Doolittle Raider Dies Ahead of Medal Award Ceremony


Lt. Col. Robert L. Hite, one of the Doolittle Tokyo Raiders from World War II, died Sunday in a Nashville nursing home. He was 95.

Lt. Col. Robert L. Hite, captured
Robert L. Hite, then a lieutenant, was blindfolded by his captors and led from a Japanese transport plane by his captors. He was held for 40 months before being liberated in 1945. Hite was the co-pilot of Crew No. 16 (B-25B, Plane No. 40-2268 – “Bat out of Hell”, 34th Bomb Squadron) of the “Doolittle Raiders.”

On April 18, 1942, Hite and 79 other men, led by Lieutenant Colonel James H. "Jimmy" Doolittle, took off from the aircraft carrier USS Hornet in sixteen B-25’s to conduct the first air raid over Japan. A co-pilot of Crew No. 16, he was one of eight crewmen captured and spent 40 months in a Japanese prisoner of war camp. Thirty-eight of them were in solitary confinement.

Hite was one of the four captured crewman to return home. Three, including the pilot and the gunner of Hite’s plane, were shot by a firing squad. Another died of disease in captivity. Hite was liberated by American troops on Aug. 20, 1945. He weighed just 76 pounds at the time. Four Japanese officers were eventually tried and found guilty for war crimes against the captured Doolittle Raiders.

Robert L. Hite in 1942
Robert L. Hite in 1942

Hite’s passing leaves just two other surviving Raiders: retired Lt. Col. Richard Cole, 99, co-pilot to Lt. Col. Doolittle, and Staff Sgt. David Thatcher, 93, engineer-gunner of Crew No. 7.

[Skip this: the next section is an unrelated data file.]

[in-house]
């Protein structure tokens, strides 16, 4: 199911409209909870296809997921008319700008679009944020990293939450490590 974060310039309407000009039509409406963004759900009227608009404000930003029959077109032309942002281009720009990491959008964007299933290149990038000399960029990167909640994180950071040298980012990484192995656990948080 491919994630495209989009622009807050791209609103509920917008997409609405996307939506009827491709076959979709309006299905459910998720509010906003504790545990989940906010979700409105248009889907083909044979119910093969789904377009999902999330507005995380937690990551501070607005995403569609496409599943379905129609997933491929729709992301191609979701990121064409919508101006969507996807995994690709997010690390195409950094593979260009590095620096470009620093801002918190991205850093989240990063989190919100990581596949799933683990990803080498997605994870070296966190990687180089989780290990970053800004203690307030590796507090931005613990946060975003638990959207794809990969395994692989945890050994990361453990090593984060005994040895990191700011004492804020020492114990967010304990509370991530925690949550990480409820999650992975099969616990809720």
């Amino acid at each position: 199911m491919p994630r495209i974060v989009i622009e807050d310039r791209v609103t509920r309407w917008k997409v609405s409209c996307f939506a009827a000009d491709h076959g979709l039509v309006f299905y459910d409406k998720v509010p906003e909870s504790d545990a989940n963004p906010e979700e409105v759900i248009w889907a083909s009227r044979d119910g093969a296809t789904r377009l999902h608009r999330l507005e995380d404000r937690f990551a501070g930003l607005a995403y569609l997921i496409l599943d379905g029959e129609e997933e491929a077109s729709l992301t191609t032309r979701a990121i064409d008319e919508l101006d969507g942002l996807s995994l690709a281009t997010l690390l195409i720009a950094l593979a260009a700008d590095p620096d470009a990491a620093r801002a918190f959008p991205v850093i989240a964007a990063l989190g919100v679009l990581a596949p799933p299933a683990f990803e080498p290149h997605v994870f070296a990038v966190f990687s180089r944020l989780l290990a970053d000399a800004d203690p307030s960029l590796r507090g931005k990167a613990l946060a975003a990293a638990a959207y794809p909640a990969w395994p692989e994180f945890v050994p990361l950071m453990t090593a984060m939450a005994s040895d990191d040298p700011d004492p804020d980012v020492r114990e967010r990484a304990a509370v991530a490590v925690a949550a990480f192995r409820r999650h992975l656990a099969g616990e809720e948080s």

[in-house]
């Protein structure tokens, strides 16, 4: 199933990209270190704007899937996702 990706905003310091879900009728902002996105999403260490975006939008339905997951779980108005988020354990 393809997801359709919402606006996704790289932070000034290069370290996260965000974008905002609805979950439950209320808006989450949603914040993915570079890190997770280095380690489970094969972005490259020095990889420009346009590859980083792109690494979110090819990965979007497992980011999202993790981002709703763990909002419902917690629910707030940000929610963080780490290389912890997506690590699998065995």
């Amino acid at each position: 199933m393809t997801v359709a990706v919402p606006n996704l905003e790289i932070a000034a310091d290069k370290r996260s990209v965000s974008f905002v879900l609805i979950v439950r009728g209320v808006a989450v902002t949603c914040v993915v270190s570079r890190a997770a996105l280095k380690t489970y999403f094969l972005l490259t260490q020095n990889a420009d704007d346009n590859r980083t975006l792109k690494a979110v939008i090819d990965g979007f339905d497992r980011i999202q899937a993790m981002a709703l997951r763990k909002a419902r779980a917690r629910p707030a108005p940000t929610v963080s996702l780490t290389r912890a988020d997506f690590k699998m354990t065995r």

On April 15, 2015, the Doolittle Raiders will be honored with the Congressional Gold Medal. Three days later, on April 18, which is the 73rd anniversary of the mission, the medal will fly on a B-25 from Andrews Air Force Base for presentation to the National Museum of the U.S. Air Force. The gold medal will go on display at Wright-Patterson Air Force Base in Dayton, Ohio, joining a public exhibit on the Raiders and their mission.

Candidate designs of the medal were reviewed last year. The selected obverse and reverse designs are not expected to be seen until the award ceremony on April 15. On the same day, the United States Mint will offer bronze duplicates of the gold medal in 1.5-inch and 3-inch sizes.

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S. Buckles

What a shame! These should have been awarded decades ago!

Joe C.

As usual, it takes congress a little time to get things done. I salute these veterans for their service.

john kruger

These days everybody is a ” hero”… but these men were the real deal..The Greatest Generation


Amazing any of them survived at all. American Grit

Kenneth Mclaws

I wish my uncle would have survived, I would have loved to see him there to receive the medal. His name is Melvin Gardner and he was one of the gunners on the Hari-Karier 11. It is really sad to think that if Congress would have done this year’s ago many of the greatest would have been there too receive it. Along with my uncle and those that didn’t make it, many did and now all but 2 are alive and I pray they will be able to attend the ceremony and show the world the strength of our American… Read more »


These were real men. May our children’s children learn of them and what their sacrifices meant to the land we love. My sincere prayer would be that somehow men like these RAIDERS will one day soon, return our America to its former self.